The Federal Deposit Insurance Corp. (FDIC) is reducing average monthly payments by $400 when it modifies troubled loans from IndyMac's portfolio, FDIC Chairman Sheila Bair said Wednesday in congressional testimony.
The IndyMac Bank receivership has already identified 7,400 loans that are eligible for loan modifications, and 1,200 of the homeowners have already accepted the offers, Bair told the House Financial Services Committee. The IndyMac modification program is targeted to borrowers in default who cannot afford to continue payments on their loans, many of which are adjustable-rate or hybrid loans that face resets.
It aims to modify these loans into 30-year fixed-rate loans at the Freddie Mac survey rate, but the interest rate can be lowered further to ensure that borrowers are not spending more than 38% of their income on principal, interest, taxes, and insurance. Bair said James Lockhart, director of the Federal Housing Finance Agency, has decided that Fannie Mae and Freddie Mac will participate in the IndyMac loan modification program.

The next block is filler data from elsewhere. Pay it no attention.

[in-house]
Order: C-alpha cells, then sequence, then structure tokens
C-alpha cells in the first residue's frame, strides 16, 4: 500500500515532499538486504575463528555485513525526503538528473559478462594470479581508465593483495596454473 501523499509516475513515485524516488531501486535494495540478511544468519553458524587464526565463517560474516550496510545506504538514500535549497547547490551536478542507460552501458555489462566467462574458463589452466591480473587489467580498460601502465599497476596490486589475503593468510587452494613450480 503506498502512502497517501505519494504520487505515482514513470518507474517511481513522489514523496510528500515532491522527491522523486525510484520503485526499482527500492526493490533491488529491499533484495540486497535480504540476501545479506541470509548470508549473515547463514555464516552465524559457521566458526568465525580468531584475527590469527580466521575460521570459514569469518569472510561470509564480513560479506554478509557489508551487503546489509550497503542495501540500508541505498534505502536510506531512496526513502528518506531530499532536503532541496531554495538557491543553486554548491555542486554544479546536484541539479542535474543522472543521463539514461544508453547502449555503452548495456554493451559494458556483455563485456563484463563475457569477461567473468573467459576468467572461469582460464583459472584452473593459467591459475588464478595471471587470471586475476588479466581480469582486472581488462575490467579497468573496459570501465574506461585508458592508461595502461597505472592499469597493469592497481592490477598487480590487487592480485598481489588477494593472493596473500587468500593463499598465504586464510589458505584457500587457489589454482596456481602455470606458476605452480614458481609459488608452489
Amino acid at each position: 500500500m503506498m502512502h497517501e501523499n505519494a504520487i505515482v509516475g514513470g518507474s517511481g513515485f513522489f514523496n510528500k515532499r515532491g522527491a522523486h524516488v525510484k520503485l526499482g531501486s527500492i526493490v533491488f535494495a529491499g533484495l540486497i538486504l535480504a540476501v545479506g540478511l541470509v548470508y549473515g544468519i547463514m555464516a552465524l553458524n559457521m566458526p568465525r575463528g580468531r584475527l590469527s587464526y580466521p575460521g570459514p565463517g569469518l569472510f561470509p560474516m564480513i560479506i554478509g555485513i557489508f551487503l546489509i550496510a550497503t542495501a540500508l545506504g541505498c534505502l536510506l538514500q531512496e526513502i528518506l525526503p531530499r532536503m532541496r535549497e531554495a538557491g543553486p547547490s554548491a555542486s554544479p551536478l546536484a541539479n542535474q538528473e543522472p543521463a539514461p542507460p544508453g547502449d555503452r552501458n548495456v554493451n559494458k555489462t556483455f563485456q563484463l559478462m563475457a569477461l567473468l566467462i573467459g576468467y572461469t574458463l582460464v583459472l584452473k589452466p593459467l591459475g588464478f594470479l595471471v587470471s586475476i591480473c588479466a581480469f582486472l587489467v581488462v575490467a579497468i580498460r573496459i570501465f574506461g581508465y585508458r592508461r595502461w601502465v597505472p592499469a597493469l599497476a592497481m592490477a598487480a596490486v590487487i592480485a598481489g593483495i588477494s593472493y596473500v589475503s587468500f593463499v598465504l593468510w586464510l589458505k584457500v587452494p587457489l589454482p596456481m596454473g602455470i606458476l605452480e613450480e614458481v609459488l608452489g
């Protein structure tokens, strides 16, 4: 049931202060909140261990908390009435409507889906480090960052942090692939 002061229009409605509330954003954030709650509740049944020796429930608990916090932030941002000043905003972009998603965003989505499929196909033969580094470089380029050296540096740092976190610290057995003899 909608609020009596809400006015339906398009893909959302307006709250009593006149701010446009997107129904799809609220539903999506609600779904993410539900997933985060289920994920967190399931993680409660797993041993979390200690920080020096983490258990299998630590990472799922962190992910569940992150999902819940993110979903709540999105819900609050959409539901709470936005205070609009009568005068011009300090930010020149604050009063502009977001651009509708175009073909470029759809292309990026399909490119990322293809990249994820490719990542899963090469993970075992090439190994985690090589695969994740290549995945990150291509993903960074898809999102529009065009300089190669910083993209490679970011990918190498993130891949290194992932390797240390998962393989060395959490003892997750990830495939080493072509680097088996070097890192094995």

"That will help us qualify several thousand more borrowers," she testified. Bair said she hopes the FDIC, working with Fannie and Freddie, will provide loan modification models that can provide "cover" to private mortgage servicers to adopt similar efforts.